If you have any questions or comment about this article, or if you would like me to personally review your Internet or BDC infrastructure with you, please feel free to e-mail or call me.

Sean V. Bradley is the founder and CEO of Dealer Synergy, a nationally recognized training and consulting company in the automotive industry. He can be contacted at 866.648.7400, or by e-mail at sbradley@autosuccessonline.com.

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Why am I seeing so many dealers with business listings UNCLAIMED? Reminds me of the old days, circa 1998 and URL’s for the company name we're not claimed. Didn't that suck when you found out the URL was taken by someone or some company much less deserving of that URL. Same with your listing.

I’ve seen what happens to your face when you find out your competitor has claimed your listing. Signing up for a listing is one thing but much more important is CLAIMING your listing. For some this may seem like a no brainer, however based on how many dealers we support for reputation management, I’m shocked at how many have major review listings for their dealer name unclaimed.

Business listings should play a role in your marketing plan because who wants to waste time with promotions that don’t benefit your bottom line. Business directories are a great form of targeted advertising.

Google has some great suggestions you can do to Optimize your listing and lift your Google score to help users find your dealership. The third recommendation is my favorite…..

Include images and videos to help your listing stand out.

Can online directory listings increase my web traffic?

Knowing how many cars and R.O’s are coming from your preferred dealership listings is a reality many are tracking, in terms of where they rank and traffic. I’m really impressed with BDC directors that are aware that Yelp makes it pretty stinking ridiculous in terms of NOT allowing us to know which keyword was used before your vehicle prospect clicks to your Yelp listing, but I digress.

Listing your company and company URL on online review sites and directories not only helps your ROI, but can also help your website appear higher in search results for certain terms. The more quality web pages that you can get your site listed or mentioned in, the more authoritative Google will begin to think your website is. When Google chooses where your webpage will appear in search results, Page Rank (the authority of the webpage) is one of the factors that can significantly increase your chances or being ranked first, or at least on the first page, for a particular search term or phrase.

What does my dealership need to do now?

Claim your unclaimed listings!

It may take some time to find the right mix of directories to advertise your business in. Implement some sort of analytics or tracking system to see which directories are giving you the best return, either in click throughs to your site, in direct revenue, or in call volume. This could include using special tracking campaign links for online directories, or a unique phone numbers or URLs for print ads. Over time, cut the zero- or low-performing directories and re-invest in new ones until you find a good mix of print and online directories that perform well for your dealership.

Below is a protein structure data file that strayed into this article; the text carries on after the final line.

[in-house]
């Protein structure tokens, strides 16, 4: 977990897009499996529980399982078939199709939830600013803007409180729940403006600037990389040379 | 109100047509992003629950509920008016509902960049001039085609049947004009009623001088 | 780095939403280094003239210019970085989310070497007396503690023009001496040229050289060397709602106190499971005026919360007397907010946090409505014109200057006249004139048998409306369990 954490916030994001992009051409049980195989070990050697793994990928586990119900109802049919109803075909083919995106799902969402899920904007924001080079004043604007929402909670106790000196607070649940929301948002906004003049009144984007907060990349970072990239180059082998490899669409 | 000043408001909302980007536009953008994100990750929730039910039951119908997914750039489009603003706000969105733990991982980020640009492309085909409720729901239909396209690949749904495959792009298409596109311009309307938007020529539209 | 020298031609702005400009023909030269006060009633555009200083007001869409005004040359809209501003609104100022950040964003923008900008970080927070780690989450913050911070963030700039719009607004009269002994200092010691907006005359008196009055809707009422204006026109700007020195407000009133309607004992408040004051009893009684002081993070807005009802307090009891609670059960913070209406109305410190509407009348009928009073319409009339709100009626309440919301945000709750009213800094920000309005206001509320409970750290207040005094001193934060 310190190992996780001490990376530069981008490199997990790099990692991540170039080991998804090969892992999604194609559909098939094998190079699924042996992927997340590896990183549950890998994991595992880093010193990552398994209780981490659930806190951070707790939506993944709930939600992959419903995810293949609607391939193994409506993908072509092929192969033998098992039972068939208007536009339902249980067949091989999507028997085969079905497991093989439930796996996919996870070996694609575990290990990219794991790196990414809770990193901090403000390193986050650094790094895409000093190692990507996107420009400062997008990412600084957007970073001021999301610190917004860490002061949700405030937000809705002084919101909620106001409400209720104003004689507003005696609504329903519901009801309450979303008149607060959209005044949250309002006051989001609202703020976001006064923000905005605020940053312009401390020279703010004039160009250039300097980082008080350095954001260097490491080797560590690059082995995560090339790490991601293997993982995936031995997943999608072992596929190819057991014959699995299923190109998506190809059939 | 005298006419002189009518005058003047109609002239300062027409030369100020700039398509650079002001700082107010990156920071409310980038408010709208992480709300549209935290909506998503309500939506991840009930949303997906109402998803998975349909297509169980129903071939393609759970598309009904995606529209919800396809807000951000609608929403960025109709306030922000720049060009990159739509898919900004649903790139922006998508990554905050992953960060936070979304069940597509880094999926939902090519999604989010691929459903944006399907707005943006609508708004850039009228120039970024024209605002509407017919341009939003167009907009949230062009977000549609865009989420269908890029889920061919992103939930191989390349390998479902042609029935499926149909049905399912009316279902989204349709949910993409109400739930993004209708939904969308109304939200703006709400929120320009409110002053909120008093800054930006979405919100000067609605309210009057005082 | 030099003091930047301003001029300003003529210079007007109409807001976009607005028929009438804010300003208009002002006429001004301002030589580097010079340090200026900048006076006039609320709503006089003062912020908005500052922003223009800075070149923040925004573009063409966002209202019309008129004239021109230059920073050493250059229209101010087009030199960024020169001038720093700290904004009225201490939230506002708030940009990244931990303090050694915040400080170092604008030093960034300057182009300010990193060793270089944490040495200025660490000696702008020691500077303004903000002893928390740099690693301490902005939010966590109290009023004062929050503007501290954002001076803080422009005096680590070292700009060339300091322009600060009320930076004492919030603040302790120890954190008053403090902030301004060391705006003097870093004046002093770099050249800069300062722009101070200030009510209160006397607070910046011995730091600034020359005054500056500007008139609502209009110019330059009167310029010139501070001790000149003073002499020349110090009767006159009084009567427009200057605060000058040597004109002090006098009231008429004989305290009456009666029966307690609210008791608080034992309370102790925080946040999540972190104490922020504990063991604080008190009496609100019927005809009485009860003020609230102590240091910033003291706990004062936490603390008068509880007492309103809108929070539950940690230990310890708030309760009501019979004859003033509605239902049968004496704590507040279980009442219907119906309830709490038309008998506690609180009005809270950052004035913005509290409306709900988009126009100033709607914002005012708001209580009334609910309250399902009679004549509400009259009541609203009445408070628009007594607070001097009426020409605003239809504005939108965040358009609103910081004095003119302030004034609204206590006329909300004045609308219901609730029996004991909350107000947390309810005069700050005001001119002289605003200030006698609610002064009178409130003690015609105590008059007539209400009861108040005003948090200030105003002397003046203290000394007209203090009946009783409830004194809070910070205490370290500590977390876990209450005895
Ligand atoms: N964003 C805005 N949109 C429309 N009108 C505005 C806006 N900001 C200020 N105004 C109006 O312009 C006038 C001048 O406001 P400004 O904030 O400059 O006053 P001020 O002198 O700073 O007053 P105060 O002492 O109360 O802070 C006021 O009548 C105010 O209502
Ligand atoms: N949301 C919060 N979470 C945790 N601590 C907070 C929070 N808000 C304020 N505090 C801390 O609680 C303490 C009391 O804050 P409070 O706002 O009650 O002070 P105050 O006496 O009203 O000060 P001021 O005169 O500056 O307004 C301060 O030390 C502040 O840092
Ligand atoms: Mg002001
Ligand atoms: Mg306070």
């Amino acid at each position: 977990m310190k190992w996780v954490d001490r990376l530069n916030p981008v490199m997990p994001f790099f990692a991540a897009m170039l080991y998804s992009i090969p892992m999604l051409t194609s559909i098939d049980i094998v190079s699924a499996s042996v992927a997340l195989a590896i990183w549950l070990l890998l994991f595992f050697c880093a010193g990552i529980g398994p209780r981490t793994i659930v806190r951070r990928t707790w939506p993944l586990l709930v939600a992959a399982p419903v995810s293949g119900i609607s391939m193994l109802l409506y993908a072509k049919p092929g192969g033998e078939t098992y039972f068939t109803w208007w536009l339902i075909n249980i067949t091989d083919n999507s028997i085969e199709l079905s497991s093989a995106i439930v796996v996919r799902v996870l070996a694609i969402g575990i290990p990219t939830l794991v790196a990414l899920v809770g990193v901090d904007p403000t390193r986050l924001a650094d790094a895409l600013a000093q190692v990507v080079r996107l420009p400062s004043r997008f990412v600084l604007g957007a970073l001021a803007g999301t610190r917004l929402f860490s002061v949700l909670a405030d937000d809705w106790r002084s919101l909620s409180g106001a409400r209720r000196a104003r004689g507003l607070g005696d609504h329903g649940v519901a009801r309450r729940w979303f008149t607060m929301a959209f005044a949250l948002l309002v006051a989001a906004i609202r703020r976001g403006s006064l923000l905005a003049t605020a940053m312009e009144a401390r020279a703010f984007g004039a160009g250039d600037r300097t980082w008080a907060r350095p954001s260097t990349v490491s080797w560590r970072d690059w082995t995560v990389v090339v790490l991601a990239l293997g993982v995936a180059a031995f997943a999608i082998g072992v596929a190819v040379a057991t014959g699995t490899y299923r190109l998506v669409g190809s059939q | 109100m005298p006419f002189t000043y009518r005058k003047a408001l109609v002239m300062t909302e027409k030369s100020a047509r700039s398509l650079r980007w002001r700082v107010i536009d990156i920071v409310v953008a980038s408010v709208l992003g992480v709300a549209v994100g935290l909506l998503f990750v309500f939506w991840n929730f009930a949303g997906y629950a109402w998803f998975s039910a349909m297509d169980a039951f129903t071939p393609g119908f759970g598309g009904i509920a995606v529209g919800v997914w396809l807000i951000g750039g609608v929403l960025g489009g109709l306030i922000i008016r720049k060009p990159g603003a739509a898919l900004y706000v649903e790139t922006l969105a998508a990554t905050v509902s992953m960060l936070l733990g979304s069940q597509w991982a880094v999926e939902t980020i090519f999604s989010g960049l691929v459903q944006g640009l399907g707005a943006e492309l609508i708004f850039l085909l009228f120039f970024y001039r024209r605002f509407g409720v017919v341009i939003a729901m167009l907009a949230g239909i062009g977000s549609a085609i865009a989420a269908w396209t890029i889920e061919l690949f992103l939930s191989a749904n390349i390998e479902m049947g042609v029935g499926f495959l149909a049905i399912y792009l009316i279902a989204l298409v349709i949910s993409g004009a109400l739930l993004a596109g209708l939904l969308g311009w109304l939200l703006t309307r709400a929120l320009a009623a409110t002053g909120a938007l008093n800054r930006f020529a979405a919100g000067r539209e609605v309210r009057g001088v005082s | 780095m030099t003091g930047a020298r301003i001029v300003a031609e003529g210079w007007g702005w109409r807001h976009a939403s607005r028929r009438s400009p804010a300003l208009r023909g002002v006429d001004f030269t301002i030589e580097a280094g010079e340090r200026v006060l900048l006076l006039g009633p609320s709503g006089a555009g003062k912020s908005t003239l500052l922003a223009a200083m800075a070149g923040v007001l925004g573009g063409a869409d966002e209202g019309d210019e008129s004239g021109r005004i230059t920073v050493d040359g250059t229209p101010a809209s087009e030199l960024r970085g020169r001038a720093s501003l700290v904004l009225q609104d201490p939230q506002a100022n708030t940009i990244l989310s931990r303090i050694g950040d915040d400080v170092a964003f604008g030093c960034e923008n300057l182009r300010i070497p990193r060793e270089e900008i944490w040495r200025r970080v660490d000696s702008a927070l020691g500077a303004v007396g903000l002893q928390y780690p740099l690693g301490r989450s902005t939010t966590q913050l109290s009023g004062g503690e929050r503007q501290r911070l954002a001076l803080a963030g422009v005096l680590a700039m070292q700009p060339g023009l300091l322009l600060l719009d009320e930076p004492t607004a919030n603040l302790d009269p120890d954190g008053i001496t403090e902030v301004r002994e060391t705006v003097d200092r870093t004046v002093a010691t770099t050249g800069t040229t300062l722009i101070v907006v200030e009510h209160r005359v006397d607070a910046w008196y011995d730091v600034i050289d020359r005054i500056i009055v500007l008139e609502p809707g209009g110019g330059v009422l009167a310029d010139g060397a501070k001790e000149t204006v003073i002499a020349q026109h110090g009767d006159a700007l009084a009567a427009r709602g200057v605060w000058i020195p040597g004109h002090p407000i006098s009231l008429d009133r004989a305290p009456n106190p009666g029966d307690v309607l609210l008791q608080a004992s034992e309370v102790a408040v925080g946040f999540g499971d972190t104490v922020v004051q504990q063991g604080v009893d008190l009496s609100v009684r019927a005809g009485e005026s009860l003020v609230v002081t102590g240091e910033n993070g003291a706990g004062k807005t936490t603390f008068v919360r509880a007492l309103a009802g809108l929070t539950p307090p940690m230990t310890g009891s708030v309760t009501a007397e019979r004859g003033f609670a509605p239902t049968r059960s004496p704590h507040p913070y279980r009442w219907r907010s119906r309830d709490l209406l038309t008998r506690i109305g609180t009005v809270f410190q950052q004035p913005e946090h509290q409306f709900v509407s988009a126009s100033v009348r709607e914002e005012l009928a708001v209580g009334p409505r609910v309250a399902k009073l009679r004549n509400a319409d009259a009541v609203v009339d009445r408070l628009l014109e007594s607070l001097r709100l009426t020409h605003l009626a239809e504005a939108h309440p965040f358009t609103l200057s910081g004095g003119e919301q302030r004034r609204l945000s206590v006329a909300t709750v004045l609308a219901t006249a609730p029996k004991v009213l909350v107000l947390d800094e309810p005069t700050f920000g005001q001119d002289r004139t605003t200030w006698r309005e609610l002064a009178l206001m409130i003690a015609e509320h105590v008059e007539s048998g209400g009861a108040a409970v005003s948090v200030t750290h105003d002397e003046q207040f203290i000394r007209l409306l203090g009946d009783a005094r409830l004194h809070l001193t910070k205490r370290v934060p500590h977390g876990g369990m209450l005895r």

Finally, it’s important to keep in mind that listing your company in directories isn’t just a one-time project. It needs to be maintained and your strategies adjusted based on what your competitors are doing, and based on your changing business goals. However, studies are proving the maintaining business directory listings as part of your marketing plan can be a profitable business strategy for your dealership.

I highly recommend ChatMeter and Yext if you need help with managing, optimizing, and monitoring your online listings.

Jerry Hart
President
eReputationBUILDER
888-810-0441

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(I just had this video from AutoUSA sent to me from Ralph Paglia)


Greg Coleman, Director of Business Development and E-Commerce at Lexus of Lexington and Toyota on Nicholasville, shares tips for formulating effective pricing strategies for vehicles.

Comment by Ralph Paglia 5 hours ago
Greg Coleman's description of how his dealership has been proactive on pricing transparency as a consistent strategy around building value on what the dealership provides car buyers is strong... Great message delivered by somebody who has done it and seen the results.

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Discovering Your Value Proposition - "Why Us" - Your "Differentiator" - Automotive Marketing - Tracking optimization ROI...

Landing Page Optimization 

Here I was sitting in a landing page optimization course and the first thing they did was throw a formula at me. C=4m+3v+2(i-f)-2a.Thankfully, it really wasn’t a mathematical formula, just a conversion sequence that helped you visualize conversion. Dr. Flint McGlaughlin the founder of MECLABS, the world's largest independent research institution focused on offer response optimization, was standing in front of the class saying, “You don’t optimize websites; you optimize thought sequences. Say it with me, C=4m+3v+2(i-f)-2a.”

What goes in that landing page optimization formula you say?

Motivation of user, force of the value proposition, incentive, friction, and anxiety.
He went on to say that the sales funnel we all know and love is actually upside down, “The value proposition is the fundamental force powering your prospects up the sales funnel,” he added.

This can be measured by four essential elements of offer:

Appeal- how much do I desire this offer?